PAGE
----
The trip couldnt have been more well timed. I had gone with a personal agenda. Some kind of ‘spring cleaning and soul searching’. You know what I mean… Even though the trip wasnt really fitting the bill of a vacation for me, it turned out to be the prefect getaway – just the kinds I was looking for.
The trip to Rishikesh was more of some adventurous venturing rather than sitting back, relaxing and enjoying the scenic beauty around you. The whole thing happened in a couple of hours – a quick decision, some packing, and off I went! A college pal – who always steps into the scene at the right moment – offered this trip.
And I still cant thank her enough. A team from her office planned out this trip during the extended weekend we had for Easter. You could bring along a friend too. Shivranjini (Shiv) ‘carried’ me along. On Maundy Thursday, I packed my bags and went off to her place after work.
While playing with her dog, she detailed me on where exactly we were going and why. She showed me a list of names – the people with whom I would be rafting across the Ganga. Interesting… for the next three days, these ‘strangers’ became my only source of human contact in the wilderness. And I have no complaints. A decent bunch of young people who became an excellent example of team spirit.
The account over here is not complete in any sense. There will be a whole lot of details missing. In fact they are just some unrelated sentences strung together. Coherence isnt something I have been adhering to, these days! But I only want to record a few moments from the three-day trip, out here. This account is only from Day One. The others will follow soon.
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9th April 2004
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While sitting in the Qualis and listening to some unbearable songs, we took our time to break the ice and get to know each other. Together, we translated some of the songs being played and discovered what pathetic lyricists we all would make. We saw the sunrise together. A sight that can never tire your eyes. The sky is gradually washed over by a splash of oranges and reds and yellows…
A long long drive later, we reached Kaudiyala – it’s a place 32 Kms away from Rishikesh. This was where our base camp was supposed to be. We met up with our
river guide and boss of Adveture Trails India, Mr. Anil Bisht. Tall, honey brown skin and well built. It was pretty evident that this chap has been spending a considerable time climbing and rafting. Easy demeanour, yet alert senses. Comfortably dressed in floaters and shorts. Make him hold an oar, and it would be perfect!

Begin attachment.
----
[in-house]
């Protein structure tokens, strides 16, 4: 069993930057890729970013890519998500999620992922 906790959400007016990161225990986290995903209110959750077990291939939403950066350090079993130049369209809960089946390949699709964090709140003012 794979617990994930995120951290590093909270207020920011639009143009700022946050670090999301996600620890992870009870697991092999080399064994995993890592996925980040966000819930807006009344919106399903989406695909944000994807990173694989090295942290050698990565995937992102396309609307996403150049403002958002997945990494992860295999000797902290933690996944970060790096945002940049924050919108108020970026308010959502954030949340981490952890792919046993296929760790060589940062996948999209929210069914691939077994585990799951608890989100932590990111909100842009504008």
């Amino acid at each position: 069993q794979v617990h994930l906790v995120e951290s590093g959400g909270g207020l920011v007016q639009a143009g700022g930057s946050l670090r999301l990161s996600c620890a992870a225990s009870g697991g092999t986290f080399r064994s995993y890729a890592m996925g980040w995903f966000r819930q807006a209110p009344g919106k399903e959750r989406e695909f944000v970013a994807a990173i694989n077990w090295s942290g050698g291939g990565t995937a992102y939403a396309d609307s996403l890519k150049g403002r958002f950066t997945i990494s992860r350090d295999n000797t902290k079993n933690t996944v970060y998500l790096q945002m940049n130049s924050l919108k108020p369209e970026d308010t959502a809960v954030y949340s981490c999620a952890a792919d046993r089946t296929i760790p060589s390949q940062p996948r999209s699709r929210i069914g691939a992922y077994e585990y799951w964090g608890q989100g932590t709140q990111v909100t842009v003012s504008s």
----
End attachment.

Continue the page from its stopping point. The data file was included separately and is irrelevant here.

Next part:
The river beaches are very very different from those of the sea. The sand is silver-grey in colour… as though someone has powdered those boulders nearby and sprinkled it on the beach! Sometimes, I feel they look a little outlandish – as though we are walking on the surface of another planet or moon or something. Wildlife is more tamer than the humans who come to camp out there – barking deer and langurs. A variety of birds including kingfishers and peacocks also make their appearances.
When we were in calmer waters, Anil ‘pushed’ us into the cold cold waters! What a feeling! Thrill mixed with fear. The life jacket suddenly becomes very dear to you and you simply wouldnt let go of the lifeline of the raft. You bob up and down in the water…”LEAVE the ROPE! LEAVE IT!” Now, you cant easily get yourself to begin believing a total stranger let yourself flow into the deep currents. But something within you tells you to do so – in a moments time you let off the rope and drift away…
The river teaches you a lot of things. Lessons that would help you solve your problems – if only you would have the time to listen. Let go. Travel light. Take things as they come. Dont try to fight the current because it would be a sheer waste of energy. Do not challenge the forces of nature – play with them, but never fight them. We dont listen to all these beautiful things Nature tries to teach us. But when we take off for the mountains, and when we are cut off from the rest of our kind, we are forced to sit down and listen, like an obedient child.
Way past twilight, we reached our camp.
Exhausted from the road travelling and the paddling, we collapsed onto bamboo chairs and sipped coffee. Had an early dinner and sat around for a while. Not many of us could keep our eyes open for long – most of them went off to their tents to unwind. I was about to hit the sack as well. While gulping down a glass of water, I happened to look skywards. And what caught my eyes almost took my breath away!
Stars! So many of them! The whole sky seemed packed with them. It was as though
tonight was an overdoze for a star-gazer… I spotted those regular constellations and the bright ones. I spotted a falling star as well. I did not wish for anything – For that night, I was completely happy with myself…